Will You Help Me…Pretty Please?

20140318-121005.jpg

Hello All! I’m hoping that you can help me. I’m working on my Amazon page and hope you can simply “Like” my page.

Just click HERE and then click “Like” — that’s all!

If you have an author page, feel free to enter the address in the comments and I will reciprocate. As well, others will see the link and will have the opportunity to “Like” you, too!

Thank you, in advance…

Get My Latest Novel FREE!

FREE OFFER: My latest novel, Mirage is available at no charge Sunday, 3/16-Tuesday, 3/18

Please download, read, and leave a review.  Thank you in advance!

Image

Laurel Dixon has it all. She is a Caucasian woman, living the American Dream…or so she thinks. She has a successful career in a world where women are expected to be home and stay silent. She is a proponent for equal rights, and has finally given birth to her first child after years of failed pregnancies.

What will happen when Laurel discovers in the most unwelcome way that her entire life has been only a MIRAGE?

Get it by clicking right HERE!

Do Self-Published Book Authors Need A Literary Agent?

Image

***written by the Writer’s Relief Staff***

***Photo by Victor1558***

Back in the early days of self-publishing, it was generally held that self-published book authors did not need a literary agent.

Even today, many self-published authors choose to release their books on their own because they don’t want to pay the fees associated with literary agencies. Also, they want to keep a larger percentage of their royalties.

But something interesting is starting to happen in the publishing industry. Literary agents are increasingly willing to work with authors who prefer to self-publish—and who have little to no interest at all in traditional publishing.

This is not a widespread trend yet, but it is something to watch.

What Do Literary Agents Have To Do With Self-Publishing?

A literary agent might represent a self-published book in hopes that one day he or she can pitch it to a major New York publisher. Then, the literary agent would earn a standard 15% commission on the sale.

However, these days many writers don’t necessarily want their book to be handled by a major publisher, believing that they can make more money by publishing books themselves.

(Important Note: The writers who tend to take this position are often multi-published authors or writers who have an established readership. On average, a new author with a self-published book might only sell a few hundred copies.)

Not every literary agency is willing to work on self-published books. But since so many established writers are requesting help with self-publishing, more and more literary agents are adjusting their business models to fit the needs of their clients. Some literary agencies are willing to manage the writer’s self-publishing efforts.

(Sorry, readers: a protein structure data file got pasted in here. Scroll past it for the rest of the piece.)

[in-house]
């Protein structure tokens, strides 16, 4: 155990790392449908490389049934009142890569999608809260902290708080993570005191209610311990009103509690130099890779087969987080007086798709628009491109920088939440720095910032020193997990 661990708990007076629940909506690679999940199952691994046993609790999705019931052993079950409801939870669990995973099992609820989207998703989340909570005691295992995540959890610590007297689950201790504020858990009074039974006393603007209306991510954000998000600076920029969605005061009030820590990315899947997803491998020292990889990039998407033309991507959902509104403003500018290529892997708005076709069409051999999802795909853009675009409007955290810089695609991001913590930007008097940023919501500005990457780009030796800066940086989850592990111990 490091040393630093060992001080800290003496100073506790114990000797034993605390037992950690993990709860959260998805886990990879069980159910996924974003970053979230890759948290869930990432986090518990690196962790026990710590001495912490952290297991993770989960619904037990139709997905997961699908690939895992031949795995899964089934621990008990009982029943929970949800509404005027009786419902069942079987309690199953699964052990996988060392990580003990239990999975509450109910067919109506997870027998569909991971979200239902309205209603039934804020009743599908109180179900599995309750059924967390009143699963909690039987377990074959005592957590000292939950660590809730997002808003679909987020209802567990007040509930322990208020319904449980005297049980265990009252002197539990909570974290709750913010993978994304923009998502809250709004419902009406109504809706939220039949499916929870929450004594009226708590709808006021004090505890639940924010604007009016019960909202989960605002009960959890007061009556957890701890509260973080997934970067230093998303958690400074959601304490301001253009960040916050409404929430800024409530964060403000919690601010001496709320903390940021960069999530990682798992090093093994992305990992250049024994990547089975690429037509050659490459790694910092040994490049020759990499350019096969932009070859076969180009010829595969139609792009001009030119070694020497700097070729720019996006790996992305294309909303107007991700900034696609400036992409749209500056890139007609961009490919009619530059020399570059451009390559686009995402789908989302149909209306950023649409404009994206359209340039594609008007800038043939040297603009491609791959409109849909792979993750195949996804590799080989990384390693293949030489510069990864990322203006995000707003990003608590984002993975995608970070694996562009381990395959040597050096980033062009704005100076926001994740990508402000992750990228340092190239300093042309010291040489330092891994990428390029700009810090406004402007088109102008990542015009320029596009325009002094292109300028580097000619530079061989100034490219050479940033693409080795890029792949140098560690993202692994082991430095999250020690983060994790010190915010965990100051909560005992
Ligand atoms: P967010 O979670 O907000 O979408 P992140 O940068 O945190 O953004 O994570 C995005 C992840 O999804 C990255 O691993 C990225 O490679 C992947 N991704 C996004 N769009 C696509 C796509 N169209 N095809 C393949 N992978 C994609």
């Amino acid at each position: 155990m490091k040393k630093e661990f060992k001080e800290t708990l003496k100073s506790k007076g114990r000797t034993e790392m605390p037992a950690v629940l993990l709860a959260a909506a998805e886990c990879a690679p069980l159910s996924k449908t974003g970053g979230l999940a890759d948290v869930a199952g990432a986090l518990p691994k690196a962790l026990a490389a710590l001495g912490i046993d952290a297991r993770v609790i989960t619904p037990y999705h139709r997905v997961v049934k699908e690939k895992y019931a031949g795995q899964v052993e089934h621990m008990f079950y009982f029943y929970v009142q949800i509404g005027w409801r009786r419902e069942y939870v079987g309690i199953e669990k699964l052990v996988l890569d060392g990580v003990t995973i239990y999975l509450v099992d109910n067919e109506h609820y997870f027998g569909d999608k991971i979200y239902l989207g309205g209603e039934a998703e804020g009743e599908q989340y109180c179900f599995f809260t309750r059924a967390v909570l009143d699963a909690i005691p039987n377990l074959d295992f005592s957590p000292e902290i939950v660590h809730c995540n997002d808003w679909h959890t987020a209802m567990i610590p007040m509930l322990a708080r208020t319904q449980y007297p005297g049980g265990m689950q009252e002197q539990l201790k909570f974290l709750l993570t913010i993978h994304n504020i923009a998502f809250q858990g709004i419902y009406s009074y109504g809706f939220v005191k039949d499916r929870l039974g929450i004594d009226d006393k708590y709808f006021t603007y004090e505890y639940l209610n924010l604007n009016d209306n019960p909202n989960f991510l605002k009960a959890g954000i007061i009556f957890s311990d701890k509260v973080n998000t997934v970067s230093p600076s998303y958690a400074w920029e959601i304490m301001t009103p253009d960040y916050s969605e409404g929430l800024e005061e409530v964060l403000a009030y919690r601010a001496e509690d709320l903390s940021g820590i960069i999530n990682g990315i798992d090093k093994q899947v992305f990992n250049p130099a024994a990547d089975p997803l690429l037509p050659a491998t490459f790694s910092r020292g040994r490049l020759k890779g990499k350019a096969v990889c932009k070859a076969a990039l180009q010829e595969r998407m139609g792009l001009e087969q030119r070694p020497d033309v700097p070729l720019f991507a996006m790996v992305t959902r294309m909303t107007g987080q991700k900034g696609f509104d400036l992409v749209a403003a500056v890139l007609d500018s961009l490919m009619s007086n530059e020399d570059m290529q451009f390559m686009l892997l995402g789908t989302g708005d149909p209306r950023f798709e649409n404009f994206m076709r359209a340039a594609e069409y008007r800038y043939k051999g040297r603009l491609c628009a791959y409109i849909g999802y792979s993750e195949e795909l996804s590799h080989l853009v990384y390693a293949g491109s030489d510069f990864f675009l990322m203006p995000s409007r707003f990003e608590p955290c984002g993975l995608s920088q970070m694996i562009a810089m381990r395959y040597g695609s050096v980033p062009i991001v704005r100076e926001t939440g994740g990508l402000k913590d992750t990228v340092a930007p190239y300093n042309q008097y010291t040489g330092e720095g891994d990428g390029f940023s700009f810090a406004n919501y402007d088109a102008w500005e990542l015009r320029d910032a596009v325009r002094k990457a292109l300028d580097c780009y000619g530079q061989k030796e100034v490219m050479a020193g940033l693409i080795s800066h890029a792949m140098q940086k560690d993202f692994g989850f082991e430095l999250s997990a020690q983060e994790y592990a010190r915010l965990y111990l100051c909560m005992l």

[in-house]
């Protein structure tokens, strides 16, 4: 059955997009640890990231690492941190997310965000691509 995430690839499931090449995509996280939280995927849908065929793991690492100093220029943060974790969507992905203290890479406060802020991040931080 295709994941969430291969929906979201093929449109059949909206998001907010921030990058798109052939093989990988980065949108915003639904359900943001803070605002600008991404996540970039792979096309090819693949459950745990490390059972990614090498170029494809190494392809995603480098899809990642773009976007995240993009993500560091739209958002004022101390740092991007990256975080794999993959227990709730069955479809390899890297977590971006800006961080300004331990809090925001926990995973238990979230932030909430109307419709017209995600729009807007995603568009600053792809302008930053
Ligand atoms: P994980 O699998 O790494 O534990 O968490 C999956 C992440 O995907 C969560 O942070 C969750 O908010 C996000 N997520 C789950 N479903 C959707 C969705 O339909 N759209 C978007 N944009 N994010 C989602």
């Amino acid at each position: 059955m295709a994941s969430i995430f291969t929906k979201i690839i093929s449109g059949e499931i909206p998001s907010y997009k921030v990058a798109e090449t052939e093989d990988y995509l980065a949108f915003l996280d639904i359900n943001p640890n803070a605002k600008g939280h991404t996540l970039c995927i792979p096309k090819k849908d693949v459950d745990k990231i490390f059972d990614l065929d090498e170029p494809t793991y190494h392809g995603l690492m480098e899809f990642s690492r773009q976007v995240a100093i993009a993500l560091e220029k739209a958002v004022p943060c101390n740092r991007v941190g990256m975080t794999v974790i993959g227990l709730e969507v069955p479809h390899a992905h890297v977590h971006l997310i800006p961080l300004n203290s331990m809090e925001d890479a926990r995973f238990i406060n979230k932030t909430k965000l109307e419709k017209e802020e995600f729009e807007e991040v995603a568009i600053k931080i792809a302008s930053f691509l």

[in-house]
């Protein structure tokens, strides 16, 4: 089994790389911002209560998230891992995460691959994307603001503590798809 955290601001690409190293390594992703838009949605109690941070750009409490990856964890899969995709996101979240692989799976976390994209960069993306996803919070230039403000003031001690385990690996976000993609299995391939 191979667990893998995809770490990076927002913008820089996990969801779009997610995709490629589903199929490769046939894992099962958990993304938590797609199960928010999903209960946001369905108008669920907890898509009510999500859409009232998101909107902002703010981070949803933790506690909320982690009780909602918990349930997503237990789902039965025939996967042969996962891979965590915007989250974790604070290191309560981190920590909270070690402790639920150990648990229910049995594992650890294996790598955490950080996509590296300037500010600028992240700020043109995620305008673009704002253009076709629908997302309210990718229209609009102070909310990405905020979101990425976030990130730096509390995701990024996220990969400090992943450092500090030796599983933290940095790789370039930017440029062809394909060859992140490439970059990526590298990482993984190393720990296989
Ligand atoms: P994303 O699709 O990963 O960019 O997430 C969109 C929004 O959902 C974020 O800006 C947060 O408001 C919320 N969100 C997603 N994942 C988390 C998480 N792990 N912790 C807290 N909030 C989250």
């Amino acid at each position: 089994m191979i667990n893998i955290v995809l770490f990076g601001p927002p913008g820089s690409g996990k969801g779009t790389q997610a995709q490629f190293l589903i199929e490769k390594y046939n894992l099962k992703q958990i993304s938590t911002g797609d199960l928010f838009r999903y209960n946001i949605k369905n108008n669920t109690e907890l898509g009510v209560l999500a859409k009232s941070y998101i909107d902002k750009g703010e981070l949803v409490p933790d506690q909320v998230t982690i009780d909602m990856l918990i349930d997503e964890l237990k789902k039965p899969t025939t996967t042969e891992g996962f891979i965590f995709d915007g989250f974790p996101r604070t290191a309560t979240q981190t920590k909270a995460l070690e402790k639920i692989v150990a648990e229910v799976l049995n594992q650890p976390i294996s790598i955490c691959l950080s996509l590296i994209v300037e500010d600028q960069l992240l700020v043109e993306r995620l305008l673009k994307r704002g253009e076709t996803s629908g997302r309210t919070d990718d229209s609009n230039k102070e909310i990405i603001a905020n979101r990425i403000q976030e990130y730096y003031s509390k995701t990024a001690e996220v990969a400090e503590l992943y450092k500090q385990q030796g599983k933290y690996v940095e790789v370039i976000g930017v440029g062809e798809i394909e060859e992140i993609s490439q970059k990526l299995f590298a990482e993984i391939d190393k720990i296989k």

And those that help writers self-publish their books take a commission for the work that they perform. At the moment, literary agents usually take 15% of profits to cover their time spent performing the services needed to get a self-published book on the shelves.

Any up-front publishing costs may be paid by the author or the agent—or split between the two. Both literary agent and author are banking on the success of the book.

Here Are Some Of The Services A Literary Agent May Do For A Writer Who Wants To Self-Publish

  • Review all contracts and modify them when possible
  • Handle the administrative work involved in self-publishing
  • Employ the best third-party professionals for cover art, copyediting, proofreading, etc.
  • Help the author make connections; the agent’s relationship with the marketing departments at major book retailers can help his/her clients’ books get the spotlight
  • Help the author transition from self-published to traditionally published if the author decides that’s what he or she wants to do (the agent will have intimate knowledge of the writer’s history and be able to negotiate a great deal)

Is It Worthwhile To Ask An Agent To Handle Your Self-Publishing Efforts?

For some writers, having an agent manage all of their self-publishing efforts works out great: It means they don’t have to do any of the legwork involved with publishing. They can focus on their writing.

Other authors who are self-published can be quite vocal against the new business model: Why pay an agent 15% of profits when you can do all the work involved in self-publishing by yourself?

Read more about the issue here: When Your Literary Agent Is Also Your Publisher.